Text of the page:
A warm welcome to Xiaoyan and Stefan who join the group today.
Xiaoyan will be studying for an MPhil, looking at nanowire heterostructures for optoelectronics, co-supervised by Dr David Binks.
Stefan is studying for a PhD co-supervised by Prof. Wendy Flavell, to understand energy dynamics in novel materials for photovoltaics.
Conor, a UoM 4th year undergraduate has spent the summer working in the lab (see here for details). He has been kind enough to describe working on a long summer project in the group:
This summer, I spent ten weeks designing, building, and testing a terahertz time domain spectroscopy system that utilised optical laser diodes rather than the standard technique involving femtosecond lasers. The aim of this system was that it would be significantly cheaper while still retaining the quality of previous systems.
These ten weeks was a huge opportunity to learn in depth about experimental physics and all the struggles and challenges behind the scenes of every journal paper. Dealing with limited resources, liaising with other members of the PSI, and deciding how to approach and deal with various obstacles to your progress were all vital experiences I went through that helped me develop an understanding of the processes involved in taking on real physical research.
In terms of the experiment itself, I handled the taking of measurements by using electronics and analysed data computationally, as well as designing a number of custom parts for use in the experiment. I was also able to use relatively low-tech skills I hadn’t expected would be necessary, such as soldering, to build parts, while simultaneously getting to grips with the electron beam lithography technique used to print antennas on semiconductor substrates.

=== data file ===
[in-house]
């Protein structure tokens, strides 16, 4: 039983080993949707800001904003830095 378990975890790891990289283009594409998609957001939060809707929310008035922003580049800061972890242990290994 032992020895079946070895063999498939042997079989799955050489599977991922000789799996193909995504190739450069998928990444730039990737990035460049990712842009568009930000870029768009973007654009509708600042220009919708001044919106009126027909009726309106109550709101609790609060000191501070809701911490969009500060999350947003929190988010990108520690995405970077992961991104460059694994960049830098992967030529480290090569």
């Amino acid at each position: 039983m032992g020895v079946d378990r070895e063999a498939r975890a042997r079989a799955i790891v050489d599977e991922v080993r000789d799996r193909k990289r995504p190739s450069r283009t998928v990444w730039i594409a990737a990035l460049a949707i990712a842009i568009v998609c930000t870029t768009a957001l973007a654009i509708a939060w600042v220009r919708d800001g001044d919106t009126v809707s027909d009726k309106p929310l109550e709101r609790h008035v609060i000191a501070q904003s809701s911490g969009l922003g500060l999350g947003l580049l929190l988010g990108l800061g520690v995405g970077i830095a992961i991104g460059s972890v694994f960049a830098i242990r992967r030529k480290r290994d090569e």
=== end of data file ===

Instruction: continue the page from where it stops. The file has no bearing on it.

If you are interested in this research or want to know more about research in the group, please contact Patrick.
The group has been awarded a grant by the Royal Society to develop a new optical instrument known as the i-TCSPC. The Paul Instrument Fund, established by the late RW Paul, is intended to help the design and construction of a new piece of apparatus.
The new apparatus will leverage single-photon interference to increase the throughput and speed of spectral acquisition for extremely-low intensity and rapidly varying signals, with potential application in nanotechnology, metrology, and life sciences.
Work on the £52k project will begin in October 2016, and run for two years.
Over the past 10 weeks, Conor Wilman (a UoM undergraduate) has been working with the group developing a low-cost and easy method of doing terahertz spectroscopy, known as terahertz quasi-time-domain-spectroscopy. His work, funded by the Rank Prize Funds Summer Studentship has been in trying to replicate this technique in the Manchester labs.
While the final spectrometer unfortunately did not work out, he produced a number of interesting findings and new designs along the way.
Thanks to Conor!